While the design has its pros and cons, comments on the exterior craftsmanship of our test vehicle were mostly positive. There were minor gaps around the front bumper, the trunk lid was slightly misaligned, and quite a few of the plastic pieces had lines visible from where they had been cast in molds at the factory, giving them an unfinished look. These are all relatively insignificant concerns, but as a whole, they make the 2005 Ford Five Hundred look like it should've spent a few more minutes with the quality control guys.
Page 5 of 12
For times when it's more important to carry cargo than passengers, the Five Hundred proves to be spacious and versatile. With 21.2 cubic feet, the illuminated trunk offers more cargo space than the Chevrolet Impala, the Chrysler 300, and the Ford Crown Victoria. A wide opening facilitates easy access to the trunk; however, the liftover height is high, so getting heavy items up and into the vehicle may be a challenge. The trunk lid is lined and has integrated grab handles. If trunk space isn't sufficient, the split rear seat can be folded down and the front passenger seat folds flat, allowing for long objects to be carried securely within the vehicle. In addition, there are a number of storage compartments littering the cabin, most of which are lined to keep items from sliding. Included are front and rear armrest storage bins, large door and seatback pockets, and a sizeable cubby on top of the center dash. And a total of eight cupholders are located in the doors, front console, and rear fold-down armrest.
Page 6 of 12
Page 7 of 12
Backing up the acceptable powertrain are competent braking and suspension systems. Whether in stop-and-go traffic or coasting down a mountain road, the front and rear discs do their job without hesitation or fade, and the antilock feature operates unobtrusively. During routine driving, the 2005 Ford Five Hundred absorbs road abnormalities quite well, and provides a comfortable and quiet ride, although there is some tire noise when traveling on the highway. But, what is most surprising is the Five Hundred's ability to carry its weight through challenging corners. There is minimal body roll and the Pirelli tires on our tester refused to give up any grip. Drivers get the sense that this chassis is capable of accommodating a much more powerful engine. Unfortunately, our excitement was tempered during aggressive driving by an unnerving whine coming from the steering system, and steering effort, which also became noticeably stiffer.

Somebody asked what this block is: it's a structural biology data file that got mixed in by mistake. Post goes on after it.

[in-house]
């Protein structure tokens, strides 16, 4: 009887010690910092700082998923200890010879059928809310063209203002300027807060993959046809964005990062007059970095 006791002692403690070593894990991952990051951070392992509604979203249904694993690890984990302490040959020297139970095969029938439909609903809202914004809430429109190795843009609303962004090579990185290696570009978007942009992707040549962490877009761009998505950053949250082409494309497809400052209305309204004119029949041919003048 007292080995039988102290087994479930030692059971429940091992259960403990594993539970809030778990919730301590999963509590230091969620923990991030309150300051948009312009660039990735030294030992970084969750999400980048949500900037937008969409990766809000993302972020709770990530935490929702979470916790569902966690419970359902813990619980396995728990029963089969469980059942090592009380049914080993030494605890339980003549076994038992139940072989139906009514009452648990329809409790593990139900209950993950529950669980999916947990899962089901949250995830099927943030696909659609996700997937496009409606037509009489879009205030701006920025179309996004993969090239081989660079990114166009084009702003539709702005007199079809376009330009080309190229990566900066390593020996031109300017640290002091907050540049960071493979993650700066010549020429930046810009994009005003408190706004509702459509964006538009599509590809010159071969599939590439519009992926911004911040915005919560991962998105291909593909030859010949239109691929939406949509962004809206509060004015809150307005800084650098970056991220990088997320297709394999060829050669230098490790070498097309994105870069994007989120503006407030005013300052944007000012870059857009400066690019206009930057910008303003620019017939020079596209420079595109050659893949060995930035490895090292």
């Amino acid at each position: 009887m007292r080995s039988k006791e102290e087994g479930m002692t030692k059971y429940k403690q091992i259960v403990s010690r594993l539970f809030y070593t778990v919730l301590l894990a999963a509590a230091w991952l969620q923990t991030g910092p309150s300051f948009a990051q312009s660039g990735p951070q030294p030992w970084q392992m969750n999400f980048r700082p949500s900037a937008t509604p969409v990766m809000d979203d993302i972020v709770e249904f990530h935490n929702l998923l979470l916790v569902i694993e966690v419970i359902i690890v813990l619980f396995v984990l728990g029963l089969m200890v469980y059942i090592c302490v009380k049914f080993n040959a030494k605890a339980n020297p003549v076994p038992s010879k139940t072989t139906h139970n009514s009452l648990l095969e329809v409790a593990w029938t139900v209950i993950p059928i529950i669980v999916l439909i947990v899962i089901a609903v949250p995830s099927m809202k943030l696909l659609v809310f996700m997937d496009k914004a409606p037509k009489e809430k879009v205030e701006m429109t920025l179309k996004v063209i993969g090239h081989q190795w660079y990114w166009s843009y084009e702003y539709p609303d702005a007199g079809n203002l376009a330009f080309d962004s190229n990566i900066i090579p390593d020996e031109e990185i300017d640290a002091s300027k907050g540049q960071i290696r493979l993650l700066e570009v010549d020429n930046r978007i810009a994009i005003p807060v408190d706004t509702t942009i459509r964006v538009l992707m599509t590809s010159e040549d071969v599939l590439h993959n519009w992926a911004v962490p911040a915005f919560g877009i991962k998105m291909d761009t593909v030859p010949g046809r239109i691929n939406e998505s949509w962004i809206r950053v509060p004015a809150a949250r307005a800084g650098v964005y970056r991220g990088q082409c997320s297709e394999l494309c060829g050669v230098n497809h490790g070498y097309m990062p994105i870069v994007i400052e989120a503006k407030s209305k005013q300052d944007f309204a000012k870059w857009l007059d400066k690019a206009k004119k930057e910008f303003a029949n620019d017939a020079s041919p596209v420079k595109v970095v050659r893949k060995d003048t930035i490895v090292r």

On a final positive note, visibility is excellent thanks to a large greenhouse and small rear headrests. Huge side mirrors help, too, but they're so big that they can obstruct the driver's view at times.
Page 8 of 12
Page 9 of 12
Engine Size and Type: 3.0-liter V6
Engine Horsepower: 203 at 5,750 rpm
Engine Torque: 207 at 4,500 rpm
EPA Fuel Economy: 19 city/26 highway
Observed Fuel Economy: 18.9 mpg
Curb Weight: 3,815 lbs.
Max. Cargo Capacity: 21.2 cubic feet
Max. Seating Capacity: 5
Warranty: 3 years/36,000-miles for basic and powertrain; 5 years/unlimited mileage for corrosion; and 3 years/36,000-miles of roadside assistance protection
Competitors: Buick LaCrosse, Buick LeSabre, Chevrolet Impala, Chrysler 300, Ford Crown Victoria, Honda Accord, Hyundai XG 350, Kia Amanti, Mazda 6, Mercury Grand Marquis, Mercury Montego, Mitsubishi Galant, Nissan Altima, Nissan Maxima, Pontiac Grand Prix, Pontiac Bonneville, Subaru Legacy, Toyota Avalon, Toyota Camry, Volkswagen Passat
Page 10 of 12
It provides a comfortable ride and some nice standard features at a reasonable price.How does the 2005 Ford Five Hundred compare with the similarly-sized Ford Crown Victoria?
The Crown Victoria is based on a decades-old platform and features a V8 engine and rear-wheel-drive. It has a wheelbase that's about two inches longer, and total length is about 12 inches more. The Five Hundred is more than three inches taller, but the Crown Victoria is three inches wider. Interior dimensions are similar, with the Five Hundred scoring higher in rear legroom, but the Crown Victoria ranks higher in front legroom.